03 Oct 2012 16:54:11.107
It’s long been known that increased activity related to the 11-year solar cycle may disrupt Global Navigation Satellite Systems (GNSS). As we approach the 2013 solar maximum, researchers at the Nottingham Geospatial Institute (NGI) have developed a new technique which retains a high degree of accuracy under adverse ionospheric conditions.
One of the major threats to our ever-increasing dependence on GNSS technology is the sun, with solar-related phenomena affecting in particular the Earth’s upper atmosphere — the ionosphere. Effects such as ionospheric scintillation — fluctuations in the GNSS satellites signal phase and amplitude caused by disturbances in the ionosphere — may corrupt signal tracking. GNSS technology currently has little or no protection from this disruptive phenomenon.
Click here for full story
Researchers at the NGI have developed a new technique that improves GNSS positioning accuracy under the adverse tracking circumstances that arise during ionospheric disruptions. The technique improves position estimates without using external models to predict the distorting scintillation effects.
The new technique is particularly useful for applications demanding a high degree of accuracy, such as those relying on Precise Point Positioning (PPP) technology — an advanced GNSS positioning method that is currently under development. The technique proposed at the NGI uses information that can be extracted from any GNSS receiver in real time as it ‘senses’ the effects of the ionosphere. This information can then be applied to counter ionospheric disturbances that currently limit the accuracy attainable by the PPP technology.
The new method will be valuable across a range of industries — from dynamic positioning in oil exploration and production to precision agriculture, where the automated localised application of pesticides and fertilisers requires high levels of accuracy to maximise yield and profit while reducing carbon footprint. Fields such as surveying, geodesy, mapping and construction would also benefit.
The technique is currently in the test phase, with promising initial results.
Dr Marcio Aquino, Principal Research Fellow at the Nottingham Geospatial Institute, is leading a number of projects addressing the effects of ionospheric disturbances on GNSS.
“Global Navigation Satellite Systems (GNSS) are now fully embedded in modern society, from in-car navigation to the timing of global financial transactions,” he said. “We rely on them — which is why ensuring the accuracy of these systems used across the planet is a key research strand at the Nottingham Geospatial Institute.”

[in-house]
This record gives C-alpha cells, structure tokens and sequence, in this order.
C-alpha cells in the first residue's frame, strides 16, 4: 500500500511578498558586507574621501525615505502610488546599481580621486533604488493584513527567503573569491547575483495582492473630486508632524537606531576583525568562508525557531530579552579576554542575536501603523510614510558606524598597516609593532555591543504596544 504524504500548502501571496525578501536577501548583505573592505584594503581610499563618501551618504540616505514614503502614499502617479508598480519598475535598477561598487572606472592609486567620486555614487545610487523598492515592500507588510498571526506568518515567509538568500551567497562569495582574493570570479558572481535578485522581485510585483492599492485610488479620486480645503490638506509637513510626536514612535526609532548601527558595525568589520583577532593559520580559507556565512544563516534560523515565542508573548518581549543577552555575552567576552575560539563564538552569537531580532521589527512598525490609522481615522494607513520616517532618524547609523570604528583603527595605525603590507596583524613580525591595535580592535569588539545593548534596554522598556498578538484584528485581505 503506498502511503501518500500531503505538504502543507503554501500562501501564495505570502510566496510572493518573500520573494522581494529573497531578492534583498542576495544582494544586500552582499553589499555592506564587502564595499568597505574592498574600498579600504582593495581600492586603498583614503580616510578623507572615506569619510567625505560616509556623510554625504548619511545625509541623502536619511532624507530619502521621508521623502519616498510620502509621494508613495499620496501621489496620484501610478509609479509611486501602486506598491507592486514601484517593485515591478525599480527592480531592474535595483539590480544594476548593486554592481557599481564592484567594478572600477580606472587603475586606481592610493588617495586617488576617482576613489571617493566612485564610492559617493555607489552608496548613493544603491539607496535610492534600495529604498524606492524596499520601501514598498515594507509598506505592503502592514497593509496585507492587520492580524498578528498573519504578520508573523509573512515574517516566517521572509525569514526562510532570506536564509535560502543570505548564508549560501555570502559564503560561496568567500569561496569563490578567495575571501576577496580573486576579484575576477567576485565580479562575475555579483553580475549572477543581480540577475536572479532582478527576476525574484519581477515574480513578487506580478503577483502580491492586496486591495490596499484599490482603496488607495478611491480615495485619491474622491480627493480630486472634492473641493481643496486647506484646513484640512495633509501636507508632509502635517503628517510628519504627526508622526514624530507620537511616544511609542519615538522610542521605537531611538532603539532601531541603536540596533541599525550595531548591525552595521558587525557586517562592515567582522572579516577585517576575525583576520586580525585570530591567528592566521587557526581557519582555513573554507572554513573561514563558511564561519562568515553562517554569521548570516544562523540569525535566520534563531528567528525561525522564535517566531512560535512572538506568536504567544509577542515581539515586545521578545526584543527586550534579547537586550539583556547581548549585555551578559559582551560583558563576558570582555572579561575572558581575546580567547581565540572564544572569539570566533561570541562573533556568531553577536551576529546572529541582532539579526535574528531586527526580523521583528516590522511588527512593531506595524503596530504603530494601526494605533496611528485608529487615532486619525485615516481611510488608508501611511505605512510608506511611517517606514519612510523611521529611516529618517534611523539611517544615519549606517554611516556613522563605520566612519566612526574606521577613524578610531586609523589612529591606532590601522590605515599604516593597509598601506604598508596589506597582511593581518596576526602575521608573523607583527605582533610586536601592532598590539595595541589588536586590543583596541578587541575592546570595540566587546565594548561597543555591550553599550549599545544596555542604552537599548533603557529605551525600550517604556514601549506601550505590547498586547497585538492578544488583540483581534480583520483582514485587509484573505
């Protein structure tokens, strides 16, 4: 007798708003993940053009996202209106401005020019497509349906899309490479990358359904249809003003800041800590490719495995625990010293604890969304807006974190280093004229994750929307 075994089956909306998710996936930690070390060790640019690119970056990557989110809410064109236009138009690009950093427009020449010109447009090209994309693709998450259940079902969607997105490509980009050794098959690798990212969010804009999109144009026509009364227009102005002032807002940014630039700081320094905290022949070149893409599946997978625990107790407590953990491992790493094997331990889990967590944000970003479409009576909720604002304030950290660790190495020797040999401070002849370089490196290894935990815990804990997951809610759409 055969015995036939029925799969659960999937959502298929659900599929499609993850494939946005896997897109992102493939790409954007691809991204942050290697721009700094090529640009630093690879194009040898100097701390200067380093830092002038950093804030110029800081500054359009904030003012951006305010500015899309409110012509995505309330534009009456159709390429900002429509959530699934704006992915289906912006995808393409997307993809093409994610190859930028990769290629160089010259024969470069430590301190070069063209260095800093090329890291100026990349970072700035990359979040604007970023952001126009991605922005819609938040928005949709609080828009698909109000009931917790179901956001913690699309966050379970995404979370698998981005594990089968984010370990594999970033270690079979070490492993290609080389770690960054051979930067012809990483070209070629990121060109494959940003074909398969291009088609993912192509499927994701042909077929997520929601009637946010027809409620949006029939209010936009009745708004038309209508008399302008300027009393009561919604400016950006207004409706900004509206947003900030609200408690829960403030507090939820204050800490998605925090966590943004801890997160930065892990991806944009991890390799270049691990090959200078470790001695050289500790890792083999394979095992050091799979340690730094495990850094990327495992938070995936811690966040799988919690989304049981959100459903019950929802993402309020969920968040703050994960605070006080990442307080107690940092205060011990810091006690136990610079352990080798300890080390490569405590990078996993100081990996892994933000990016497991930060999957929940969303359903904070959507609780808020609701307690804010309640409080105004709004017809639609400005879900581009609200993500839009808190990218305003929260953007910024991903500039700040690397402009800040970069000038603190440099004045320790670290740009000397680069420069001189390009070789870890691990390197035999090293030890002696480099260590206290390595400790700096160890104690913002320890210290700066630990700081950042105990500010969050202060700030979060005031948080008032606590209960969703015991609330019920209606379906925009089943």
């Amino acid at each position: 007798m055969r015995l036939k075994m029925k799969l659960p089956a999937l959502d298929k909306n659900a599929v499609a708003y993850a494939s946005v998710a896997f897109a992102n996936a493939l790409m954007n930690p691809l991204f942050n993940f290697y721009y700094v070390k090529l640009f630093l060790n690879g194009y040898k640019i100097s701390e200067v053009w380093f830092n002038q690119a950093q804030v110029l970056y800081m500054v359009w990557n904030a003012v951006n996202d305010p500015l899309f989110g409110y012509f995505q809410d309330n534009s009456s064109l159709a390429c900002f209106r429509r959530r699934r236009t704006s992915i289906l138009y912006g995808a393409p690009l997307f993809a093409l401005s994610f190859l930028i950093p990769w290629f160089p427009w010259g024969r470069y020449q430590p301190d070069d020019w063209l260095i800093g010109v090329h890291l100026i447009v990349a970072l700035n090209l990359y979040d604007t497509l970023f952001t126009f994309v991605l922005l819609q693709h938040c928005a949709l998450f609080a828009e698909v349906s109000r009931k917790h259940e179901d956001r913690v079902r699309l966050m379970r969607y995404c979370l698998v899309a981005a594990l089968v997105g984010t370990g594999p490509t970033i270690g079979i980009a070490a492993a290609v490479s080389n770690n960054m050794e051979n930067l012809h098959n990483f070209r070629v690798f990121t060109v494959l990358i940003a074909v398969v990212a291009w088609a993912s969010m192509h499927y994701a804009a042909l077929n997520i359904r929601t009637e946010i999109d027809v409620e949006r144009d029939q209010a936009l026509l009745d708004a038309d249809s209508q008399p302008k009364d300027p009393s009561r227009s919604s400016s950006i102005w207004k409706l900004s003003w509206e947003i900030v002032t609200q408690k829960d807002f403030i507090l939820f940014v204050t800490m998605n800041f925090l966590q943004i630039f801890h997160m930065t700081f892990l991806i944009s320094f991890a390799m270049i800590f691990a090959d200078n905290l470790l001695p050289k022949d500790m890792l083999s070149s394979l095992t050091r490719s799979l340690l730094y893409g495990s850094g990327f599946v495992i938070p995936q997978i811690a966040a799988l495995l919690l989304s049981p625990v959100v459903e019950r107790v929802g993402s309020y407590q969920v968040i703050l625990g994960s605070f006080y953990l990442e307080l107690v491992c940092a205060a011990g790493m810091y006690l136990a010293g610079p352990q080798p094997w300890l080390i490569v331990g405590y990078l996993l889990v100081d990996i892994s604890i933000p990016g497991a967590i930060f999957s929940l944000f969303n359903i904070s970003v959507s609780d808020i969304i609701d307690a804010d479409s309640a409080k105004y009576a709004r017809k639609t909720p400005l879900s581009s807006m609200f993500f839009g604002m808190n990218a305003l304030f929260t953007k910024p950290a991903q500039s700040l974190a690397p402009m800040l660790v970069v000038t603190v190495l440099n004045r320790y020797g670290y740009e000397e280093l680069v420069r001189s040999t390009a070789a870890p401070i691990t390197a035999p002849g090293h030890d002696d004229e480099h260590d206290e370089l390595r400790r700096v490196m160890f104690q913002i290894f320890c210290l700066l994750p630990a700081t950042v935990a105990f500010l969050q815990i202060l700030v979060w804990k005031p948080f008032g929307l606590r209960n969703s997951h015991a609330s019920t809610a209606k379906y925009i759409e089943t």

“Regions at both high and equatorial latitudes are particularly affected by these phenomena, including northern Europe, Latin America, India and parts of China. GNSS multiple frequency range measurements and special algorithms can be used to model the overall effect of the ionosphere. But the state of the ionosphere can be erratic, depending on prevailing solar activity and its influence on the geomagnetic field. This creates additional disturbances that aren’t so easy to model — which is why the new technique being developed at Nottingham is so important to industry.”
Research into the effects of solar-related phenomena on GNSS at NGI is currently funded through the EPSRC project Polaris and the FP7 project TRANSMIT — Training, Research and Application Network to Support the Mitigation of Ionospheric Threats.
— Ends —
For up to the minute media alerts follow us on Twitter
Notes to editors: The University of Nottingham, described by The Sunday Times University Guide 2011 as ‘the embodiment of the modern international university’, has 42,000 students at award-winning campuses in the United Kingdom, China and Malaysia. It is also the most popular university in the UK by 2012 application numbers, and ‘the world’s greenest university’. It is ranked in the UK's Top 10 and the World's Top 75 universities by the Shanghai Jiao Tong (SJTU) and the QS World University Rankings.
More than 90 per cent of research at The University of Nottingham is of international quality, according to the most recent Research Assessment Exercise. The University aims to be recognised around the world for its signature contributions, especially in global food security, energy & sustainability, and health. The University won a Queen’s Anniversary Prize for Higher and Further Education in 2011, for its research into global food security.
Impact: The Nottingham Campaign, its biggest ever fund-raising campaign, will deliver the University’s vision to change lives, tackle global issues and shape the future. More news…